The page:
Mount Falcon, rising to 7,841 feet above sea level, guards the eastern gateway to the Front Range outside Denver, Colorado. A short drive from the city, Mount Falcon Park is a popular destination for local residents, attractive hikers, mountain bikers, dog walkers, and horse riders to its grassy meadows and rocky outcrops. While the Mount Falcon East Trailhead in Morrison, Colorado is closest to Denver, the climb to the summit of Mount Falcon requires a grueling climb of more than 2,000 feet. Fortunately, an easier approach lies on the other side of the park at Mount Falcon West Trailhead. From here, it’s a little over a mile and a half to the summit and back, with relatively little elevation gain.
Reaching Mount Falcon West Trailhead requires driving up a series of winding (but paved) roads to the inner flanks of Mount Falcon. The closest town is the dispersed, slopeside community of Indian Hills, situated off U.S. Route 285. Even at the trailhead in Mount Falcon Park, you have already crested about 7,200 feet, making for a relatively level approach to the summit of Mount Falcon.
Sweeping vistas are already available from the parking area, especially from a small veranda and picnic area to the southwest. Here you can peer out over Parmalee Gulch, with additional foothills of the Front Range beyond.
The main route to the summit of Mount Falcon lies across the parking area to the northeast. Follow the wide path that marks the start of the Castle Trail, the principal thoroughfare into the heart of the park. Starting amid ponderosa pines, the trail descends slightly to pass picnic areas to the left and right, then reaches an information kiosk within around 100 yards. Here there is a large map of Mount Falcon Park and its set of interlocking trails. Just beyond, the path approaches a fence line, passing through it at the junction with the single-track Parmalee Trail. Stay straight on the broad dirt road.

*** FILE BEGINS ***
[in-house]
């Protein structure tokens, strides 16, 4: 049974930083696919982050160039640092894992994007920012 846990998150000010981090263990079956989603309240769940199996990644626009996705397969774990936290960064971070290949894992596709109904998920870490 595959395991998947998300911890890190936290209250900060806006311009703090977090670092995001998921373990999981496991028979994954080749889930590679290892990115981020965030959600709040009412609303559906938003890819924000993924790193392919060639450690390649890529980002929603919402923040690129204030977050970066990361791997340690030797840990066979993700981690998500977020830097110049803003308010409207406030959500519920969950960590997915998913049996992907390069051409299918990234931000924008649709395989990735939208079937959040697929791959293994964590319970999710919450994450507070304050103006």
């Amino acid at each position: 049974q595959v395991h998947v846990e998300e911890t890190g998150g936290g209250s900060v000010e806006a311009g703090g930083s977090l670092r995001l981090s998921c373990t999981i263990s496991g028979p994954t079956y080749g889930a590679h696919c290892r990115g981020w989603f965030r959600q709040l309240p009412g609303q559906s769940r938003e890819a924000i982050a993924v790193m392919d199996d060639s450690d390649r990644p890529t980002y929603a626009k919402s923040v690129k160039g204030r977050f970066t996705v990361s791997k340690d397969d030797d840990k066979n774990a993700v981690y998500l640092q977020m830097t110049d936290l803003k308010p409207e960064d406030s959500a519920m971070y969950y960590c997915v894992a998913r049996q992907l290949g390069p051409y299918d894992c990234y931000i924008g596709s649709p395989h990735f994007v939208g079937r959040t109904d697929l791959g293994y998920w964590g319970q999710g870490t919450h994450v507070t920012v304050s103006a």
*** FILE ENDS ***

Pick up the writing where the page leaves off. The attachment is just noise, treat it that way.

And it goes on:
By now the views have reappeared, with the route traversing an open ridgeline west of the summit. At ¼ mile, hikers reach the lowest point on the hike, effectively the neck between two higher knolls. From here the path climbs gradually and approaches a high, wispy meadow that unfolds on the left. Here the route splits, with the Castle Trail continuing left while the Meadow Trail heads off to the right into the woods again. Bear right on the Meadow Trail for the most direct access to Mount Falcon.
At the next junction, roughly ½ mile from the trailhead, take a right on the Tower Trail, a moderately difficult track that leads eventually to the namesake lookout tower on the summit. Take another right at 6/10 mile to explore the Eagle Eye Shelter, which offers even better views than the lookout tower. This picnic shelter used to be a summer cabin owned by members of the local Kirchhof family from 1933-1972.
What a view the Kirchhofs enjoyed! The aperture extends from Mount Lindo and the Turkey Creek area to the south to the Mount Evans area to the north and west.
Returning back to the Tower Trail, bear right to continue east, gradually climbing uphill amid the rock outcrops toward the summit. The path divides again at 7/10 mile; bear right to begin the final stretch, a short loop that includes the summit. A couple steep and rocky sections require careful footing, but before you know it, the squat tower is within reach. At about 8/10 mile, climb the staircase into the covered tower.
Additional views unfold from the summit, including a look to the north, although they are partly obscured by the tall pines that dot Mount Falcon’s slopes. Denver is visible on clear days to the east.
Once ready to move on, return to the foot of the tower and then follow the continuation of the Tower Trail as it descends the north slope of the peak. This section is relatively steep, punctuated by a sharp switchback, but very quickly returns to the junction reached at 7/10 mile. From here, return the way you came, back down to the meadow, ridgeline, and parking area. (Note: Visitors can also continue east on the Tower Trail to reach the east flank of the meadow, as well as the Old Ute Trail and the Summer White House area. See here for a hike description.)
For just the 1.5 mile stem-and-loop, allot around 1-1.5 hours, building in time to take in the scenic vistas.